Finally, Ernesto visits the Church of Belén, which was damaged in a recent earthquake, and whose bell... (full context)
32. Cuzco a Secas (Cuzco Straight)
Class Consciousness Theme Icon
Suppression and Reclamation of Indigenous Culture Theme Icon
Dr. Hermosa helps Ernesto and Alberto get “an approximate picture of Peruvian life” and procures them train tickets to... (full context)
Suppression and Reclamation of Indigenous Culture Theme Icon
Ernesto spends a lot of time in the archeology museum, even though it is “pretty poor”... (full context)
Class Consciousness Theme Icon
Suppression and Reclamation of Indigenous Culture Theme Icon
...at their past and feel pride, rather than, looking at their present, feel only shame.” Ernesto says that the museum is not just a repository for articles of the past but... (full context)
33. Huambo
Class Consciousness Theme Icon
Growing Up Theme Icon
After exhausting all available hospitality in Cuzco, Ernesto and Alberto head north towards a leper colony in Huambo. While waiting for rides, they... (full context)
Class Consciousness Theme Icon
Growing Up Theme Icon
A village mayor agrees to provide Ernesto and Alberto with horses for the journey to the leper colony. While they wait, they... (full context)
Class Consciousness Theme Icon
Suppression and Reclamation of Indigenous Culture Theme Icon
An indigenous old woman and young boy accost Ernesto and Alberto as they are riding through the mountains on the horses. Because they don’t... (full context)
Class Consciousness Theme Icon
Ernesto and Alberto procure horses for the trip back from a landowner. The landowner gives them... (full context)
34. Siempre Al Norte (Ever Northward)
Class Consciousness Theme Icon
Growing Up Theme Icon
Ernesto and Alberto stop for a few days in the town of Andahuaylas, where Ernesto recovers... (full context)
35. Por El Centro Peruano (Through the Center of Peru)
Class Consciousness Theme Icon
Ernesto and Alberto continue to hitchhike, becoming increasingly hungry, since they’re running out of money to... (full context)
Class Consciousness Theme Icon
Suppression and Reclamation of Indigenous Culture Theme Icon
...an Indian of the crime and bring a photo with them, which the sergeant shows Ernesto and Alberto, saying it’s “the classic image of a murderer.” (full context)
36. Esperanza Fallida (Shattered Hopes)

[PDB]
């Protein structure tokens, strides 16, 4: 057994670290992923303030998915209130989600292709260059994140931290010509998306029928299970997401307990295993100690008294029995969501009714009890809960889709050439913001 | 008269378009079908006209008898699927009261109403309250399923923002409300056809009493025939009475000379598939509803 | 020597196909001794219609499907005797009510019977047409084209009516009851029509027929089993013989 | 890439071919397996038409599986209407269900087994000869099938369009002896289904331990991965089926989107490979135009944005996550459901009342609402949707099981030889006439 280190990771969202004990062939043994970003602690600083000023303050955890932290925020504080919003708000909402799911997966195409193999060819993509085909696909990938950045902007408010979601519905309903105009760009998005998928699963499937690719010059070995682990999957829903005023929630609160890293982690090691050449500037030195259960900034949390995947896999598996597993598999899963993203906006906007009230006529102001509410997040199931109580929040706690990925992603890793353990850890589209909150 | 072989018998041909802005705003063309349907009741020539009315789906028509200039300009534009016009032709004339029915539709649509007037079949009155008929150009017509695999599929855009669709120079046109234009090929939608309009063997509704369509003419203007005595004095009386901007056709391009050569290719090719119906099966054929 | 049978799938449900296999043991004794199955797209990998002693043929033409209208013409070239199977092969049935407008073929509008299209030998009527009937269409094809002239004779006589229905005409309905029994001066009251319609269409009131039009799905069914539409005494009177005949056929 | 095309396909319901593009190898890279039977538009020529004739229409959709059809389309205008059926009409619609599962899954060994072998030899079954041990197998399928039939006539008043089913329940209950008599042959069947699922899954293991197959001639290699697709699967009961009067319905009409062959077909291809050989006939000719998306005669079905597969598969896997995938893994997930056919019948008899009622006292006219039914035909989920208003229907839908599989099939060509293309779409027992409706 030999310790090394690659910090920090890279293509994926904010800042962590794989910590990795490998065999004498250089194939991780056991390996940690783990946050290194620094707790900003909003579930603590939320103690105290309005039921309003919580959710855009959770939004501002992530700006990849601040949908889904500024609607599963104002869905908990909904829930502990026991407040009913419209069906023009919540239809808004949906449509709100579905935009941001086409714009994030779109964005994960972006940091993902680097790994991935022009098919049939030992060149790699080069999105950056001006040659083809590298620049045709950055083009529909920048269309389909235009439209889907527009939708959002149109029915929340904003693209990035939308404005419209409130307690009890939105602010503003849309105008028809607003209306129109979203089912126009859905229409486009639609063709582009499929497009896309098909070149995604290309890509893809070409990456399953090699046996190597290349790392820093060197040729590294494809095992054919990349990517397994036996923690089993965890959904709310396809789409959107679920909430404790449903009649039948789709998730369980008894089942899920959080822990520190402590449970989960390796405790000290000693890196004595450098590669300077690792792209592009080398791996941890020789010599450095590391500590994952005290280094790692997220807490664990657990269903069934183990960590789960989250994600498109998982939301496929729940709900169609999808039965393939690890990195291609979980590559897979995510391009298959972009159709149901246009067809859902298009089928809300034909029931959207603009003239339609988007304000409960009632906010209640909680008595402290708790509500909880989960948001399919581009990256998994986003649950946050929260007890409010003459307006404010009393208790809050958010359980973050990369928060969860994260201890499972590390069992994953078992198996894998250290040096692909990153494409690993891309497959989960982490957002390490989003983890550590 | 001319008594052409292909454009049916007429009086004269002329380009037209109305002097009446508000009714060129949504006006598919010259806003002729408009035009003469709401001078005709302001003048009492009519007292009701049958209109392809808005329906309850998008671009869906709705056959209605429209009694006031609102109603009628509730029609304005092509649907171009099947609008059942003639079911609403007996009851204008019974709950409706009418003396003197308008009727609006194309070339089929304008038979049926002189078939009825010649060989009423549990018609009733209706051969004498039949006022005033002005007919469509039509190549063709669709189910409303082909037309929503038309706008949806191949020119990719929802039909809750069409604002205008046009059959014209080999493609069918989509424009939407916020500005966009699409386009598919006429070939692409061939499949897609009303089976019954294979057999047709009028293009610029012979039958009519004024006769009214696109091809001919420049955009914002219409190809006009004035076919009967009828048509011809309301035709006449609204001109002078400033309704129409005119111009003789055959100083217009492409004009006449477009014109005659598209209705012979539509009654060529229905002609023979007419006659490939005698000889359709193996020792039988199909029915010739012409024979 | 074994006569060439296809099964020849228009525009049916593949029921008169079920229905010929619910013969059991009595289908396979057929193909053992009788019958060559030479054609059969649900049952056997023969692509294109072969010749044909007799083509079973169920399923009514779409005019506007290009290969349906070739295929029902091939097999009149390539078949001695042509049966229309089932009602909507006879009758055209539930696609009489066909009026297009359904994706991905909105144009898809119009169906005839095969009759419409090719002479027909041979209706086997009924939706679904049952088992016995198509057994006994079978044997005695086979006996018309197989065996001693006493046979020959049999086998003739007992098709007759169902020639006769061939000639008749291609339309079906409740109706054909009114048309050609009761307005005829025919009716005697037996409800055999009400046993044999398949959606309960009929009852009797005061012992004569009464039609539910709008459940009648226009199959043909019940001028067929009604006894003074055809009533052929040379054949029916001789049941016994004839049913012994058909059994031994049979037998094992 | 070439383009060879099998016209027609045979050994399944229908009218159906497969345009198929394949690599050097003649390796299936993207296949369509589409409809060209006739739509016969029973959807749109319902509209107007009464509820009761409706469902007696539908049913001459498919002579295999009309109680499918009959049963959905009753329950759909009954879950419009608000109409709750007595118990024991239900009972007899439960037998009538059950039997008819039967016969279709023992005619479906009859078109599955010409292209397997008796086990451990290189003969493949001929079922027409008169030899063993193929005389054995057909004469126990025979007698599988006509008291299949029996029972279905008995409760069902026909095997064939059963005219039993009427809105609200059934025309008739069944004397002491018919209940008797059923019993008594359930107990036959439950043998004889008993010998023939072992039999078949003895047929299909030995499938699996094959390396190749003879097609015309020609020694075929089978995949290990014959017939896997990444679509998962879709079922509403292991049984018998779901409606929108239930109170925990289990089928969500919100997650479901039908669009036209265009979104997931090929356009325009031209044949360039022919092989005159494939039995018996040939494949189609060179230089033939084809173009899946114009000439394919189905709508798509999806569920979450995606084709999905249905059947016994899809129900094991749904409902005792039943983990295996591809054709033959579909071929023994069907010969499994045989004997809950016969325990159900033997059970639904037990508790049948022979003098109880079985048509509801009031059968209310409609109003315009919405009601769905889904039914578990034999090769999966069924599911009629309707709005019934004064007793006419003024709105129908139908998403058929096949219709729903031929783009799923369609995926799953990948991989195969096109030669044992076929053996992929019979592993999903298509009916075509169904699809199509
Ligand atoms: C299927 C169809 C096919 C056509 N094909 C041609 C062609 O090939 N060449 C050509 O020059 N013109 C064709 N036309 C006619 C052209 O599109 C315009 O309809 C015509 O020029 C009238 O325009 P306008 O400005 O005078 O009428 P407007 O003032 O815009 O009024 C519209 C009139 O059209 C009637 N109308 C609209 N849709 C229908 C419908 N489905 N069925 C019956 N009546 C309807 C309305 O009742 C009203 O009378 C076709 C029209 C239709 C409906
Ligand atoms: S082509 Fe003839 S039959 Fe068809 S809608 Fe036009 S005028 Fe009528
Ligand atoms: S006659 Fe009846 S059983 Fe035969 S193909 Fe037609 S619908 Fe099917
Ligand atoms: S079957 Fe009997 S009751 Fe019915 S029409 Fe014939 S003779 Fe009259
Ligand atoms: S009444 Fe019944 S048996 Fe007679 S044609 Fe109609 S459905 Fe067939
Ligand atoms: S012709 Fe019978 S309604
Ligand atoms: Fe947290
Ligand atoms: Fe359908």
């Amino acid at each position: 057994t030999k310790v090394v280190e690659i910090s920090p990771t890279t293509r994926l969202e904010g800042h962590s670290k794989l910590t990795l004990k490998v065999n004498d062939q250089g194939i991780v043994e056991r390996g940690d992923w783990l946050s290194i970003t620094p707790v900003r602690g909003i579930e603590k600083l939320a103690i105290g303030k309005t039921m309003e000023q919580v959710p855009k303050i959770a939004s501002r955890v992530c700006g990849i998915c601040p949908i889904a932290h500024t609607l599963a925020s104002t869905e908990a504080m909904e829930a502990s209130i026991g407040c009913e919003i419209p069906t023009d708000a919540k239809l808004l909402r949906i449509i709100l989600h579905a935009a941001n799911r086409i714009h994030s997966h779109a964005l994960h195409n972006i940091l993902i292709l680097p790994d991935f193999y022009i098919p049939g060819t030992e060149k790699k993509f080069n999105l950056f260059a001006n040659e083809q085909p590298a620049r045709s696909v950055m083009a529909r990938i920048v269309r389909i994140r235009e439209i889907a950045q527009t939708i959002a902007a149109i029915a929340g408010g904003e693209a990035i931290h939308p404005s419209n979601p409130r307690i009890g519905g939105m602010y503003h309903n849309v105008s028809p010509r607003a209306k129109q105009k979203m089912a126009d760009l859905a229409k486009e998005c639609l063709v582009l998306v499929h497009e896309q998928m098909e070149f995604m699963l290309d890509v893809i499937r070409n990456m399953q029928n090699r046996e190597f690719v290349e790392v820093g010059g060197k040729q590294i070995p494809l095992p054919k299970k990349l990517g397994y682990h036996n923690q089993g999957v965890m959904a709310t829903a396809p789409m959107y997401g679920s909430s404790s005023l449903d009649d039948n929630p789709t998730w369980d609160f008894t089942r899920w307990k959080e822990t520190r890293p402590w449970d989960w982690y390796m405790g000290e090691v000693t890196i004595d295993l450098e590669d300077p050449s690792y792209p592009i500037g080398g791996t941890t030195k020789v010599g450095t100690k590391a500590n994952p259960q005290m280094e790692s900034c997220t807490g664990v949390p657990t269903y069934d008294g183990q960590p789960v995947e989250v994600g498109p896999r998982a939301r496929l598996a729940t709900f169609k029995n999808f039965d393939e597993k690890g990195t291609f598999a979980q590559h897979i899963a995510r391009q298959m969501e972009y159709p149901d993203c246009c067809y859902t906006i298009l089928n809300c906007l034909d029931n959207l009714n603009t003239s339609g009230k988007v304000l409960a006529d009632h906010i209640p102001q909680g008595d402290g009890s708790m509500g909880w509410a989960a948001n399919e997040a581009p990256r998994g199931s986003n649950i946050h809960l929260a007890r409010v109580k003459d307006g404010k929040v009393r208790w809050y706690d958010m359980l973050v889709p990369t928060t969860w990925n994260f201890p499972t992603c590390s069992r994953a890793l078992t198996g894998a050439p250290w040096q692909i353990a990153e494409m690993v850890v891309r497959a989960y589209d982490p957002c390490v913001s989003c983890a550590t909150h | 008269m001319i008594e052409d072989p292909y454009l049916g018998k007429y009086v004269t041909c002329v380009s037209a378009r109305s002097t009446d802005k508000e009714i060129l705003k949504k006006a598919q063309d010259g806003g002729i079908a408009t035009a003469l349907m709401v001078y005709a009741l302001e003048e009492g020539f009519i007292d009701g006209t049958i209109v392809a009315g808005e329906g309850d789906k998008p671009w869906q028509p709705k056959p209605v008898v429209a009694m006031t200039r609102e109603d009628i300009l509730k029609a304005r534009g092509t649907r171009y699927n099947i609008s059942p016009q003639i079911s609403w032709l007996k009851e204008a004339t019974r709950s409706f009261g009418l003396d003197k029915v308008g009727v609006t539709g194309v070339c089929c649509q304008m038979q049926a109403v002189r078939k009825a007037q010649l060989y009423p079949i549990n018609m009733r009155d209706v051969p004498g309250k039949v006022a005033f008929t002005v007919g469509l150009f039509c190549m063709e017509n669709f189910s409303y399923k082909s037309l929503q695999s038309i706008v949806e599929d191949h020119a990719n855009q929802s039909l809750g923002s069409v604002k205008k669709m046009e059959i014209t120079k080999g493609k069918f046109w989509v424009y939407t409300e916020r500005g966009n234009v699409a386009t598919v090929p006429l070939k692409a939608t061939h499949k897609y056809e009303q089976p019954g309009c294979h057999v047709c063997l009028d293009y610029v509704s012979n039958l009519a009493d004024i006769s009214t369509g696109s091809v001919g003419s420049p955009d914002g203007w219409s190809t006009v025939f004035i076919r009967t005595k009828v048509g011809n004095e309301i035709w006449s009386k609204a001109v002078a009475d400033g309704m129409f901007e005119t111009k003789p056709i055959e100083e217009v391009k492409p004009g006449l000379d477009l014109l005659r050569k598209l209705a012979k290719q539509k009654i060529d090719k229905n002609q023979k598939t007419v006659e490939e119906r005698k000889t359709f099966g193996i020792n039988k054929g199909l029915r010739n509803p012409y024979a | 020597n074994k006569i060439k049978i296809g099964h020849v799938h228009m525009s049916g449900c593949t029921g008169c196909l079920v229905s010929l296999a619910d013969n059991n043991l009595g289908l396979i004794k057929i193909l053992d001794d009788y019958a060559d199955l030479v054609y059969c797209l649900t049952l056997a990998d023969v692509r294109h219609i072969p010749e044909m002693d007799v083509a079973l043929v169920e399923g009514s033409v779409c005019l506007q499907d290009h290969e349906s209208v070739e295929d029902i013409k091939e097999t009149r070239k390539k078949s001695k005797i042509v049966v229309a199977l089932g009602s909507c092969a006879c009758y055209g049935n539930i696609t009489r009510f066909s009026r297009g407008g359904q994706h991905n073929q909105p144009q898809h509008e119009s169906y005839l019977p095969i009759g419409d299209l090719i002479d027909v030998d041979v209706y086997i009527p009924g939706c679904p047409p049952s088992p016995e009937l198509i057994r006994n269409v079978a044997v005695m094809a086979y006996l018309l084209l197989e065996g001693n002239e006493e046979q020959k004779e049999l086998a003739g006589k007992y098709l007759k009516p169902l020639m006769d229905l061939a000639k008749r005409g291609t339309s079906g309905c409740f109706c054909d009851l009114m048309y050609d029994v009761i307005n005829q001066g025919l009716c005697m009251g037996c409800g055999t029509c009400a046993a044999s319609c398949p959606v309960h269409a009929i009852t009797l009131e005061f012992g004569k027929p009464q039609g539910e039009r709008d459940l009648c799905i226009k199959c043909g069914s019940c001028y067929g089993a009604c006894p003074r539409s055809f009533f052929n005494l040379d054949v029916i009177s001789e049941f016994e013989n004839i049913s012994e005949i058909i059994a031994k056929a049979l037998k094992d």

Growing Up Theme Icon
Completely out of food and money, Ernesto and Alberto stop at the house of a friend’s brother-in-law and camp out there, eating... (full context)
Growing Up Theme Icon
In order to eat, Ernesto and Alberto resort to desperate measures. In one town, they meet some drunks at a... (full context)
37. La Ciudad De Los Virreyes (The City of the Viceroys)
Suppression and Reclamation of Indigenous Culture Theme Icon
Arriving in Lima, Ernesto compares the city to Cuzco, saying it’s much more modern and less reminiscent of the... (full context)
Medicine, Politics, and Helping Others Theme Icon
Growing Up Theme Icon
Ernesto and Alberto also make the acquaintance of Dr. Hugo Pesce, a renowned leprologist who takes... (full context)
Suppression and Reclamation of Indigenous Culture Theme Icon
At one point, Ernesto and Alberto go to see their first bullfight. Although Ernesto is extremely excited at the... (full context)
Medicine, Politics, and Helping Others Theme Icon
When it comes time to depart Lima, the patients at Dr. Pesce’s hospital give Ernesto and Alberto some money they’ve cobbled together and an “effusive” farewell letter. They are grateful... (full context)
38. Ucayali Abajo (Down the Ucayali)
Class Consciousness Theme Icon
Growing Up Theme Icon
Ernesto and Alberto sail to the San Pablo Leper Colony on a small passenger boat, La... (full context)
Class Consciousness Theme Icon
Growing Up Theme Icon
Individuality vs. Ideology Theme Icon
Ernesto has some sort of sexual encounter, which he describes vaguely as a “careless caress,” with... (full context)
Class Consciousness Theme Icon
Medicine, Politics, and Helping Others Theme Icon
The boat makes stops at a port in the city of Iquitos, and Ernesto’s asthma becomes so bad that he has to stay in the hospital for several days.... (full context)
39. Querido Papi (Dear Papi)